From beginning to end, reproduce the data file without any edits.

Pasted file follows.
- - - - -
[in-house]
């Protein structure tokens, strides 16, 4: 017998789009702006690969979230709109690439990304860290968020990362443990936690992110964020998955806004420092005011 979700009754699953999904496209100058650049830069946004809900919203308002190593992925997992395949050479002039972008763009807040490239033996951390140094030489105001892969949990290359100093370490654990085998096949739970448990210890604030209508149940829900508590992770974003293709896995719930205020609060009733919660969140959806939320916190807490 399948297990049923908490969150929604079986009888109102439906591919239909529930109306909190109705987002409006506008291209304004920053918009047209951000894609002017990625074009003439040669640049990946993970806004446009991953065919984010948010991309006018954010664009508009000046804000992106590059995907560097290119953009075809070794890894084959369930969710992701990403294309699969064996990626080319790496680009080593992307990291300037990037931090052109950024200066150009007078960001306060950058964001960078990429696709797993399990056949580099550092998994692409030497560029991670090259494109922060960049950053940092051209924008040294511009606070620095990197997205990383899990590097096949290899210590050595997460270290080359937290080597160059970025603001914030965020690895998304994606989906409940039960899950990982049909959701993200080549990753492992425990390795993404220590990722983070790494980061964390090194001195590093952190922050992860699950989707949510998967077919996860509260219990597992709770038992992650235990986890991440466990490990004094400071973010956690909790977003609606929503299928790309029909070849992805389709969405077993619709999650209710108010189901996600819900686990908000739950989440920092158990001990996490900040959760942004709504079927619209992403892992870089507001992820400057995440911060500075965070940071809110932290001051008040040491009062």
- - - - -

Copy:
[in-house]
């Protein structure tokens, strides 16, 4: 017998789009702006690969979230709109690439990304860290968020990362443990936690992110964020998955806004420092005011 979700009754699953999904496209100058650049830069946004809900919203308002190593992925997992395949050479002039972008763009807040490239033996951390140094030489105001892969949990290359100093370490654990085998096949739970448990210890604030209508149940829900508590992770974003293709896995719930205020609060009733919660969140959806939320916190807490 399948297990049923908490969150929604079986009888109102439906591919239909529930109306909190109705987002409006506008291209304004920053918009047209951000894609002017990625074009003439040669640049990946993970806004446009991953065919984010948010991309006018954010664009508009000046804000992106590059995907560097290119953009075809070794890894084959369930969710992701990403294309699969064996990626080319790496680009080593992307990291300037990037931090052109950024200066150009007078960001306060950058964001960078990429696709797993399990056949580099550092998994692409030497560029991670090259494109922060960049950053940092051209924008040294511009606070620095990197997205990383899990590097096949290899210590050595997460270290080359937290080597160059970025603001914030965020690895998304994606989906409940039960899950990982049909959701993200080549990753492992425990390795993404220590990722983070790494980061964390090194001195590093952190922050992860699950989707949510998967077919996860509260219990597992709770038992992650235990986890991440466990490990004094400071973010956690909790977003609606929503299928790309029909070849992805389709969405077993619709999650209710108010189901996600819900686990908000739950989440920092158990001990996490900040959760942004709504079927619209992403892992870089507001992820400057995440911060500075965070940071809110932290001051008040040491009062």